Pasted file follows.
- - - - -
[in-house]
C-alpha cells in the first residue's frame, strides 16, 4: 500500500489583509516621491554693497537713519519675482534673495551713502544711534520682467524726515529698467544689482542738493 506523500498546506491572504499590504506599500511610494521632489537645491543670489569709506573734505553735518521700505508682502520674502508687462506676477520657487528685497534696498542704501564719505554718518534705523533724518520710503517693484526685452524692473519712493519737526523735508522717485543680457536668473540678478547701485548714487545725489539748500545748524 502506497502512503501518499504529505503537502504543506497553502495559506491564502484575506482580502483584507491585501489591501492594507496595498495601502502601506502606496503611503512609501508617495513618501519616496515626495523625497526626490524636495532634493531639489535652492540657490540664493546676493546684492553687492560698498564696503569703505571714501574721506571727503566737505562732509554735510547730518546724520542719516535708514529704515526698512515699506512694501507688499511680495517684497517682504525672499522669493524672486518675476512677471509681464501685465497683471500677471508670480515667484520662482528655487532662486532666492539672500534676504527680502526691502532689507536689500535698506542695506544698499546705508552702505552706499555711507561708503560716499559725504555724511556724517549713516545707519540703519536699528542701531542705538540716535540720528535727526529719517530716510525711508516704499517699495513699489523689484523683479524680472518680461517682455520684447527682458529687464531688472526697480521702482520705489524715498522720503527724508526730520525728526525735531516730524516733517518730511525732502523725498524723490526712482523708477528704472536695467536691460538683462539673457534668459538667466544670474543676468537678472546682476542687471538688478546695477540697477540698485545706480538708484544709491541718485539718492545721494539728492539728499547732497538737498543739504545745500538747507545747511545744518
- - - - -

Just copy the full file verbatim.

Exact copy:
[in-house]
C-alpha cells in the first residue's frame, strides 16, 4: 500500500489583509516621491554693497537713519519675482534673495551713502544711534520682467524726515529698467544689482542738493 506523500498546506491572504499590504506599500511610494521632489537645491543670489569709506573734505553735518521700505508682502520674502508687462506676477520657487528685497534696498542704501564719505554718518534705523533724518520710503517693484526685452524692473519712493519737526523735508522717485543680457536668473540678478547701485548714487545725489539748500545748524 502506497502512503501518499504529505503537502504543506497553502495559506491564502484575506482580502483584507491585501489591501492594507496595498495601502502601506502606496503611503512609501508617495513618501519616496515626495523625497526626490524636495532634493531639489535652492540657490540664493546676493546684492553687492560698498564696503569703505571714501574721506571727503566737505562732509554735510547730518546724520542719516535708514529704515526698512515699506512694501507688499511680495517684497517682504525672499522669493524672486518675476512677471509681464501685465497683471500677471508670480515667484520662482528655487532662486532666492539672500534676504527680502526691502532689507536689500535698506542695506544698499546705508552702505552706499555711507561708503560716499559725504555724511556724517549713516545707519540703519536699528542701531542705538540716535540720528535727526529719517530716510525711508516704499517699495513699489523689484523683479524680472518680461517682455520684447527682458529687464531688472526697480521702482520705489524715498522720503527724508526730520525728526525735531516730524516733517518730511525732502523725498524723490526712482523708477528704472536695467536691460538683462539673457534668459538667466544670474543676468537678472546682476542687471538688478546695477540697477540698485545706480538708484544709491541718485539718492545721494539728492539728499547732497538737498543739504545745500538747507545747511545744518